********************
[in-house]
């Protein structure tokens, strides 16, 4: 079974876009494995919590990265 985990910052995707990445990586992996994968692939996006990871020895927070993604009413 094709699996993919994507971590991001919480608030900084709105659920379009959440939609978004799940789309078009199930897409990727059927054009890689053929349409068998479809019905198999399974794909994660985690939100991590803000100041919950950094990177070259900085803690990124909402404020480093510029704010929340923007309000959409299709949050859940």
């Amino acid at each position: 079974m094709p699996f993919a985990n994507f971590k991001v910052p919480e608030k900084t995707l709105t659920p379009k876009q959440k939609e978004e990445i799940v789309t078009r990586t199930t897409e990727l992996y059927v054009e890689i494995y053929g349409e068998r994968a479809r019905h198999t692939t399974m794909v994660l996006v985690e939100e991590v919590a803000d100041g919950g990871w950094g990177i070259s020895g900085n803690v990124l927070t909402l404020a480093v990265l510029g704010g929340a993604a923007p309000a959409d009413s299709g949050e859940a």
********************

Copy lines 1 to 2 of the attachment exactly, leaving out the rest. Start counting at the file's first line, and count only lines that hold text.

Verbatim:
[in-house]
């Protein structure tokens, strides 16, 4: 079974876009494995919590990265 985990910052995707990445990586992996994968692939996006990871020895927070993604009413 094709699996993919994507971590991001919480608030900084709105659920379009959440939609978004799940789309078009199930897409990727059927054009890689053929349409068998479809019905198999399974794909994660985690939100991590803000100041919950950094990177070259900085803690990124909402404020480093510029704010929340923007309000959409299709949050859940």